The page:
• CommentAuthorgoodevans
    • CommentTimeAug 3rd 2017
     
    OSB appears to be only a little stronger than cement board in bending strength - and about the same stiffness. The limiting factor for this application is deflection so it's the stiffness that is important.

    However as cement board appears to behave better if it does get wet I think it would be a better substrate for a wet plaster finish.

    Or am I wrong?
    • CommentAuthortony
    • CommentTimeAug 3rd 2017
     
    Plaster should not be applied to osb, it could be with building paper, laths and expanded metal, but most peps would use plasterboard. The wet as in wet plaster is very transient, then dry for its whole life.

    Something is wrong if window linings get wet.
    •  
      CommentAuthordjh
    • CommentTimeAug 3rd 2017
     
    Posted By: tonySomething is wrong if window linings get wet.

    Indeed so, but water penetration especially through the bottom corners of windows is a fairly common fault, so belt and braces isn't silly, IMHO.
    • CommentAuthortony
    • CommentTimeAug 3rd 2017
     
    Is that belt and braces design to stop the water getting in or belt and braces in case it does get in
    •  
      CommentAuthordjh
    • CommentTimeAug 3rd 2017
     
    Belt and braces does not admit of OR.
    • CommentAuthorMikC
    • CommentTimeAug 4th 2017
     
    Has anyone ever thought of using phenolic ply to box out their windows? I've used it for trailer decks for years and it is very strong compared to OSB and it is totally rot proof. Cost is on the high side compared to OSB. About £70 for an 8x4 18mm sheet iirc but it's excellent stuff for external durability. (not fireproof though.....)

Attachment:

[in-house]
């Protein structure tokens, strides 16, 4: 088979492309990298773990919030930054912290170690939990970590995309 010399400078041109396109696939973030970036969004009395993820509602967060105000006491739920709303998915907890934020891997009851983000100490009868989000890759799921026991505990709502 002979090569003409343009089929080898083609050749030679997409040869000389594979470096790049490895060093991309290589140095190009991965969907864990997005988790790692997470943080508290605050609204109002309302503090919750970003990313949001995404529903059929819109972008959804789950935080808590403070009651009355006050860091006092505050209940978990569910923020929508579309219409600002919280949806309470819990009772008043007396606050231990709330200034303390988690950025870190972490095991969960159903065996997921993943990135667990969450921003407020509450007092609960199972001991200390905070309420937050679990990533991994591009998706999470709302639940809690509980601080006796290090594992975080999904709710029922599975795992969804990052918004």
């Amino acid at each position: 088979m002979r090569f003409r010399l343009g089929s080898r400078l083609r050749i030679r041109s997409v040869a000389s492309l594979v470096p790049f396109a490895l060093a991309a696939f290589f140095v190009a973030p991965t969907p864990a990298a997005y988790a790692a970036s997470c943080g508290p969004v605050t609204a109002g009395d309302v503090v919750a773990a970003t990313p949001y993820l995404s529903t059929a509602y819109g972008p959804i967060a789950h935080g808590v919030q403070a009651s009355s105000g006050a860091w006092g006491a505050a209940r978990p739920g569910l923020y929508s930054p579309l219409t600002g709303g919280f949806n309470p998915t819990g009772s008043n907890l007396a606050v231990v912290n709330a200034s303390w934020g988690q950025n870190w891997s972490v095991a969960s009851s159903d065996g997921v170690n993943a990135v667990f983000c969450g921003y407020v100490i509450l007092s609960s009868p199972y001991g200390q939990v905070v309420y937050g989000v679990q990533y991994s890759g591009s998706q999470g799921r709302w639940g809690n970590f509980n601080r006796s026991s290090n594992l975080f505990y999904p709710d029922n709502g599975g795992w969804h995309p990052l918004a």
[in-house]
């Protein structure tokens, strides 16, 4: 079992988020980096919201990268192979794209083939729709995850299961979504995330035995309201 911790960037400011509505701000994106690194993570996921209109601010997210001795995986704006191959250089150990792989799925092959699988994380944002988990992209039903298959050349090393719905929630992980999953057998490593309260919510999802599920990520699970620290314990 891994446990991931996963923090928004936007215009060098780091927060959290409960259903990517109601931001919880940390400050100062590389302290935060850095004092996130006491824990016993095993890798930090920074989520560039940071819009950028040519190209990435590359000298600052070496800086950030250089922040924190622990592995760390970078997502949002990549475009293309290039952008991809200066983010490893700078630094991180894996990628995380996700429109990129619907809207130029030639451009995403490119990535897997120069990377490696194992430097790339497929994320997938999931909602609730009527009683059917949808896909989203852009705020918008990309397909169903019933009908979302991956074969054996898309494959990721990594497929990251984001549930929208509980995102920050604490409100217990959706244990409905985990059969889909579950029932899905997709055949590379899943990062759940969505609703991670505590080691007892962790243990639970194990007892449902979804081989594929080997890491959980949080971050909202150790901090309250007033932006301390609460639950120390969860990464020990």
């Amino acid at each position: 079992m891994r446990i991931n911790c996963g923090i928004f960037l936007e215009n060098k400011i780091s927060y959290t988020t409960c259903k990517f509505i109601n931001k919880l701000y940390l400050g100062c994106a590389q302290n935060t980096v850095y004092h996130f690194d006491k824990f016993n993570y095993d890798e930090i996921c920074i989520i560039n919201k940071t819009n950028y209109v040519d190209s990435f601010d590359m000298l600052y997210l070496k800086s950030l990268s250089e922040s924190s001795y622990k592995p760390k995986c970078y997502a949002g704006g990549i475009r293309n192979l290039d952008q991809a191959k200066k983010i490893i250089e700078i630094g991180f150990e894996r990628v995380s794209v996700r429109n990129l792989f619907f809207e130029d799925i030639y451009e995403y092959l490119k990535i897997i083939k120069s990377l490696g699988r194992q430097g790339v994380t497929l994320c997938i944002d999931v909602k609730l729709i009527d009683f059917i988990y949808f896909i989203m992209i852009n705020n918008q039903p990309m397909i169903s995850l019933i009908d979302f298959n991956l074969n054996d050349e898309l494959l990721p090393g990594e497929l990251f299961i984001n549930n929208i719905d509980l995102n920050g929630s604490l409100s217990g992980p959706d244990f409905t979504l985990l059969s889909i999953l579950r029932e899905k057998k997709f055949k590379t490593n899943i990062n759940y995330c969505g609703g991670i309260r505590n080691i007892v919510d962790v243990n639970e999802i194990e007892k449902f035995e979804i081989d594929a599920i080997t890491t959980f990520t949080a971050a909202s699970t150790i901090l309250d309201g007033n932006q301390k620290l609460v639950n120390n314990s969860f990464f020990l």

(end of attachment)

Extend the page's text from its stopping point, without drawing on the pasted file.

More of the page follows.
• CommentAuthorborpin
    • CommentTimeAug 4th 2017
     
    Posted By: goodevansOSB appears to be only a little stronger than cement board in bending strength
    Maybe it is, but I used top grade (I should have used Marine) Ply (there is discussion elsewhere about classes of Ply). I would not use OSB for this. The cement board is more likely to crack as well. I used plasterboard on the inside.

    What I do suggest is getting some sadolins on the exterior exposed edge of the ply. I didn't and a bit of water started to delaminate it a little (before it all go sealed in). As soon as I noticed it I put some on and there was no further damage.

    I still do not understand the deflection issue. Any deflection is resisted by the sides of the box which is trying to be twisted in the plane of the sheet.
  2.  
    Bear in mind that just about anywhere in Ireland would be in a location subject to either severe or very severe exposure to wind-driven rain - http://www.servecommunity.ie/wp-content/uploads/2010/08/04-Joseph-Little-Insulating-safely.pdf (slides 5-7)
    Accordingly there wouldn’t be much enthusiasm for using even genuine ‘marine’ ply in any construction where moisture could get in and not get out. Not such a problem with a ventilated cavity. If anybody is using a cavity construction for a new build then structural (load bearing) cavity closers using the same Compacfoam are available from Cavalok and in my opinion are the best allround solution for fixing windows and doors.

    The method used in the video in the OP for fixing the doors was interesting even if the installers only appeared to arrive at it by chance. The first attempt using masonry nails (into what was clearly sub-optimal structure) and thin metal straps is poor practice for a heavy triple-glazed door. The fixing through the frame into the Compacfoam block is far more robust for the long term functionality of the door.

    The minimal fall of the pressed alu cills isn’t good – water will pool in front of the window and get blown back at the window and adjoining interfaces.
    • CommentAuthorborpin
    • CommentTimeAug 9th 2017
     
    Posted By: Monty GerhardyAccordingly there wouldn’t be much enthusiasm for using even genuine ‘marine’ ply in any construction where moisture could get in and not get out.
    In my case, the ply end up well inside the cavity, it was a problem while left exposed for a short while. I put a render stop bead in the ingles abutting the window frame, leaving just enough room for some expanding foam tape to go in so the seal is pretty good.